The Internet is quickly becoming the place for highbrow cocktail culture. As a group discussions on the use of rare ingredients, which most bartenders have never heard of, or the nuances of a cocktail created in 1933 is not uncommon and may be the norm. So, very rarely are discussions of basic drinks brought up. Part of the goal of
This is the first article, in a series, that will be intermingled with the other posts over the next few months. Basically, I’ve been looking at some scientific research on alcohol, beer, wine and bitterness published over the past few decades. Basically, these are studies that are conducted in a scientific fashion and have been published in peer review journals.
While I’ve been exploring the world of Tiki, a few of the drinks I’ve made have incorporated dairy products. Some of the cocktails called for milk, others called for cream, and they all called for some form of citrus juice. The combination of dairy (water, oil emulsions) and acids from citrus fruit can be problematic. Most bartenders know about the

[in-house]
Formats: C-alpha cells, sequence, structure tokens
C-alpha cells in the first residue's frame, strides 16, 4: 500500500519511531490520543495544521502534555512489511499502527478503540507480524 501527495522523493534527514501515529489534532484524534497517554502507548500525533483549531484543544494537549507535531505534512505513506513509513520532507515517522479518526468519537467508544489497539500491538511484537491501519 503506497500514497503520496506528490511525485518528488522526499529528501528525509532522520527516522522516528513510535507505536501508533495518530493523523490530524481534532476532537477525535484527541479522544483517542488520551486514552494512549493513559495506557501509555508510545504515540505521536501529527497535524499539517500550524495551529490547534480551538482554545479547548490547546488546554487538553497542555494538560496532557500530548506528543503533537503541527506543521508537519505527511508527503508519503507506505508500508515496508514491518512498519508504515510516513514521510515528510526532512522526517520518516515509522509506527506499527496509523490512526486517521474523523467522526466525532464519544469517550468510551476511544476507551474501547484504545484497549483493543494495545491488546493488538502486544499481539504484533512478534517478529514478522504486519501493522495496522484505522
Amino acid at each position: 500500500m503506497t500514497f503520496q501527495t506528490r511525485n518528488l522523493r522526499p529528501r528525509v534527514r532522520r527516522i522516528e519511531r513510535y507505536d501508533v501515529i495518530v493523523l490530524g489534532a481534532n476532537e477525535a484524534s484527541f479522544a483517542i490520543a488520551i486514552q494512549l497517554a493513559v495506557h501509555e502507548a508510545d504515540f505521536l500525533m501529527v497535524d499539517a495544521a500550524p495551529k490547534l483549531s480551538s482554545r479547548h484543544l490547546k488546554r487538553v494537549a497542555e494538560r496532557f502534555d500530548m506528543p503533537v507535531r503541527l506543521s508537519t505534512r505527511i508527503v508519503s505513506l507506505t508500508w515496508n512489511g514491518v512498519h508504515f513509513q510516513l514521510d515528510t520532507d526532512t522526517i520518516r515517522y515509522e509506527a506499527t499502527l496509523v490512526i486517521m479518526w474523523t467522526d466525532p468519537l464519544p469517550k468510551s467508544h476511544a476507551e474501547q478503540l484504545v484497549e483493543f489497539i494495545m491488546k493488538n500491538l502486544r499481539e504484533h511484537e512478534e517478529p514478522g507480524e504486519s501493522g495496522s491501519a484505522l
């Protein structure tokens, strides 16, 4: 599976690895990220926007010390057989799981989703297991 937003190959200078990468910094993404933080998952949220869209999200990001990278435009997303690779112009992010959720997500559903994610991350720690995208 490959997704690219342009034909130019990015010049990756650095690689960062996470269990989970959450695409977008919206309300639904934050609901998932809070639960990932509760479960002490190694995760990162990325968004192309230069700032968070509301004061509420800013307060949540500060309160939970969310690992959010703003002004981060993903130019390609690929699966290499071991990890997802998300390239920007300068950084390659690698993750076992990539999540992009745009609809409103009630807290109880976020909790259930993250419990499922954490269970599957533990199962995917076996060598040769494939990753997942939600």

When creating a new cocktail, balance is always important. A common rookie mistake is to make a cocktail that has the alcohol content way out of proportion. You know, the one that should actually have the flammable symbol on the side of the glass. Five ounces of Everclear (95% ABV), one-ounce orange juice! The idea being that; it may not